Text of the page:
The Future of CPR
I got to interview two cutting edge researchers on what CPR will look like in the next decade; their answers were fascinating.
They discuss the use of the impedance threshold device and the active-compression/decompression device to augment flow during CPR. See the results of the ResQ trial listed below to see what this does in cardiac arrest patients.
Note: Dr. Lurie is the founder, chief medical officer, and a major shareholder of the company that manufactures these two devices. Dr. Yannopoulos has no conflicts of interest.
Reperfusion Injury Protection
Stutter CPR is giving 3 cycles of 20 seconds of compressions/ventilations, 20 seconds of pause. In pigs, this has markedly reduced the reperfusion injury when resuscitating a patient with prolonged arrest.
Sodium nitroprusside (in addition to small doses of epi and flow-enhanced CPR) increases flow to the heart and the brain. May also blunt reperfusion injury to heart and brain. In addition adenosine and cyclosporine A may have a role as well.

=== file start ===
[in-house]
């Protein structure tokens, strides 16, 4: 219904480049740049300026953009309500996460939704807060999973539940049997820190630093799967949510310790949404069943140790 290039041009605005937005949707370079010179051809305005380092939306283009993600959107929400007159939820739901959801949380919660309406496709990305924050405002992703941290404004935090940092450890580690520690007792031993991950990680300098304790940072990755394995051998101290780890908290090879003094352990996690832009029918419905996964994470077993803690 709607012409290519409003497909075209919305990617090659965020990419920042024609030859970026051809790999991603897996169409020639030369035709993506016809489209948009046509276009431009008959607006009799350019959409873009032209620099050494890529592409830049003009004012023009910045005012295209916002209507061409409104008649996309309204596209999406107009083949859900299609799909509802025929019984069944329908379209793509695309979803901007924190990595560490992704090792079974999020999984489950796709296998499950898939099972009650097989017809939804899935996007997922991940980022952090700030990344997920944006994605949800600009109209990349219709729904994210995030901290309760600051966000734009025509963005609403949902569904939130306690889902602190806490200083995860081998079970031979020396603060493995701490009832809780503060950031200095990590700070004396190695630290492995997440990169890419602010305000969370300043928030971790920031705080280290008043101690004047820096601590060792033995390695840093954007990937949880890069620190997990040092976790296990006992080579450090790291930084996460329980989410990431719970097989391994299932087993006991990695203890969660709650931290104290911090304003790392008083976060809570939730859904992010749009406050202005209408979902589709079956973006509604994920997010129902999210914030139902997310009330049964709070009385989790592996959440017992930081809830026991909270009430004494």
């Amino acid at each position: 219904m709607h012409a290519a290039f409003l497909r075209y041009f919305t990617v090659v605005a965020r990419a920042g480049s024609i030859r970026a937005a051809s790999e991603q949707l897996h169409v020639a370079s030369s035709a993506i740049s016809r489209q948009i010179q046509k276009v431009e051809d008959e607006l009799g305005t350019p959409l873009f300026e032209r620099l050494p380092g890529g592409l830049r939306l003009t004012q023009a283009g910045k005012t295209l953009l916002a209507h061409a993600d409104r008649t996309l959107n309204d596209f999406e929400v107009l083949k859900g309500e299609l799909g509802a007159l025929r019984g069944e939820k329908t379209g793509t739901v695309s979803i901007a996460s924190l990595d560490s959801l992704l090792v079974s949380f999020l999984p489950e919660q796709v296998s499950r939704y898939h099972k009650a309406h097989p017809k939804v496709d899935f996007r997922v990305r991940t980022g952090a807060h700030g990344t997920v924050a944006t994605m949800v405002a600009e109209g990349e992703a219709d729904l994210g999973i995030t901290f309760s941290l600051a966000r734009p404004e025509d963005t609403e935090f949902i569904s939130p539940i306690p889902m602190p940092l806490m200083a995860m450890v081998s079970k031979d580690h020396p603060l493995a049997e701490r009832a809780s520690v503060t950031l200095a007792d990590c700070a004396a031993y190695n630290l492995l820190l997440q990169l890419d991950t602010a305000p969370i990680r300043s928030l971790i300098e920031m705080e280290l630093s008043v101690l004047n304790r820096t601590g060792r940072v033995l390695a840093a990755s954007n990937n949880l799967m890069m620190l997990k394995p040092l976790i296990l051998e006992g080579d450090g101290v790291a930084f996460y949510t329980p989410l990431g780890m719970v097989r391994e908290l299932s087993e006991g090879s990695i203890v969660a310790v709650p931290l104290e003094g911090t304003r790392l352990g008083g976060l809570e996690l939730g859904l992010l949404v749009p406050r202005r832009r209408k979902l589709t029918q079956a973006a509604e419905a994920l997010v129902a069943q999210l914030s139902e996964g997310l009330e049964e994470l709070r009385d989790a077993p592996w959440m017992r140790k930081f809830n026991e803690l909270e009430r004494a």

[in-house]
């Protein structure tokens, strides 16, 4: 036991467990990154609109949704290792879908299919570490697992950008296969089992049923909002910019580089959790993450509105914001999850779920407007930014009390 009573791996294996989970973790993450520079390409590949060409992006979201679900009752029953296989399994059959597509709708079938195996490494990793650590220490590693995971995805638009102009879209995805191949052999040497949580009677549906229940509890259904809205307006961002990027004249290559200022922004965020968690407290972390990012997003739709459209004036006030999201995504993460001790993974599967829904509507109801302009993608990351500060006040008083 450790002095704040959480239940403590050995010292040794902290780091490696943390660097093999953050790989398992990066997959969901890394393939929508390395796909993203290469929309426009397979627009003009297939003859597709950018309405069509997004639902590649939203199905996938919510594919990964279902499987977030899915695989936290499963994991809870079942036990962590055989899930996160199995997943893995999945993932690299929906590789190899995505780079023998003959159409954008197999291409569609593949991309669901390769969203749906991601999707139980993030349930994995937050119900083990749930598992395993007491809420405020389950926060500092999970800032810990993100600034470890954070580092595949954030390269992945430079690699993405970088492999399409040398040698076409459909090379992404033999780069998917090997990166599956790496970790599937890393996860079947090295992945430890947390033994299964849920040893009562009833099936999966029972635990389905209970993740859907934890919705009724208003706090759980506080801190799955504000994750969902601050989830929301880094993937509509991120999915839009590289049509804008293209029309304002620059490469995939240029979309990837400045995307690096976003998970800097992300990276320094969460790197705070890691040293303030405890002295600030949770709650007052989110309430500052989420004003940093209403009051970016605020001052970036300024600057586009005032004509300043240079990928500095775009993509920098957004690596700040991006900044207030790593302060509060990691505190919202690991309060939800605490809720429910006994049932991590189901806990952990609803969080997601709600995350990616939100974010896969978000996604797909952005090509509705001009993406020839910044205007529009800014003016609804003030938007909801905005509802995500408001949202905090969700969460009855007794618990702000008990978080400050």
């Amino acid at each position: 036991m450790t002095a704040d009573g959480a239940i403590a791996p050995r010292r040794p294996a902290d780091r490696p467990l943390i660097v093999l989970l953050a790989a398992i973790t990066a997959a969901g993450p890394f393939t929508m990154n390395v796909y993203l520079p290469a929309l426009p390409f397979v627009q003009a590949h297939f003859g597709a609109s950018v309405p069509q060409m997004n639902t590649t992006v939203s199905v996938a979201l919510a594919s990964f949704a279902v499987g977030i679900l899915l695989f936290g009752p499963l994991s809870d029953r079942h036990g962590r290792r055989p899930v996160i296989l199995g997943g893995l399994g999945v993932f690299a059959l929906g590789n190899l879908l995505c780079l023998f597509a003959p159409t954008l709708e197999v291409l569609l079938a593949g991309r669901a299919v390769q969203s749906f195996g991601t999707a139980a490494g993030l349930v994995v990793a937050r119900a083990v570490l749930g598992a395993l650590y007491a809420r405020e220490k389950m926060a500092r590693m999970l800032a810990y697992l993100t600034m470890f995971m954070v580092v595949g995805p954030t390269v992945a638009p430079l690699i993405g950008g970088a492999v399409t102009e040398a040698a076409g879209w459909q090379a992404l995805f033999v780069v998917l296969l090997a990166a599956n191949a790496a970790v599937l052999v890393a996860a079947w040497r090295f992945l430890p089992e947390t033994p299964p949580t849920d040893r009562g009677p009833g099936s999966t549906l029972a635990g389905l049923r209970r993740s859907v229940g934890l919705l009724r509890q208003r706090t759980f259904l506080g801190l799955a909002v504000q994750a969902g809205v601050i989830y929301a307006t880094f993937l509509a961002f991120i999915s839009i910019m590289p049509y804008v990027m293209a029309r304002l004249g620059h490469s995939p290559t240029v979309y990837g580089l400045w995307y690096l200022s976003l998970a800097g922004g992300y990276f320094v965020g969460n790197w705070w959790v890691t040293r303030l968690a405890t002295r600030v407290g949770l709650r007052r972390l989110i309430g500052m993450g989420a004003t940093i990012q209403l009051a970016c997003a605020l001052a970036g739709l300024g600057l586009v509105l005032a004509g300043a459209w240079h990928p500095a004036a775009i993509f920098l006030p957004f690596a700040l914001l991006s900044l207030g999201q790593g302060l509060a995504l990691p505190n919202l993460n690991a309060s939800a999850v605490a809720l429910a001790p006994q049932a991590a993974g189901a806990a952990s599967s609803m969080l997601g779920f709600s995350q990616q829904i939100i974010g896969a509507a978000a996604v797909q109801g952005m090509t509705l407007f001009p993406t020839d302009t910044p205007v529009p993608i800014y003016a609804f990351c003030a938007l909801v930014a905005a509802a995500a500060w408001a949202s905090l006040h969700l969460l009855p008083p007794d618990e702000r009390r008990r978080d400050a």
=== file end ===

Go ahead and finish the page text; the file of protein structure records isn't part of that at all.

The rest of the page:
Note: None of this is ready for clinical use–this may be the future, it is not the present
- A presentation on the topic by Dr. Yannopoulos
- Read the ResQ Trial (Lancet 2011;377(9762):301–311)
More on the ROC-Primed Trial and the ResQ Trial (MP3 File–Right Click and choose Save As)
More on Dosing and Intra-Arrest Hypothermia and Cath (MP3 File–Right Click and choose Save As)
- Recent 15-minute pig cardiac arrest study provides continued evidence of ischemic post-conditioning (Resuscitation Volume 84, Issue 8, August 2013, Pages 1143–1149)
- Review article on the physiology of CPR
And Now to the Podcast…
Latest posts by Scott Weingart (see all)
- EMCrit Wee – Should a Nasal Cannula be Part of Denitrogenation / Preoxygenation - July 19, 2016
- Podcast 177 – Chris Hicks on the Fog of War: Training the Resuscitationist Mindset - July 11, 2016
- How Not to be a #ResusWANKER - July 1, 2016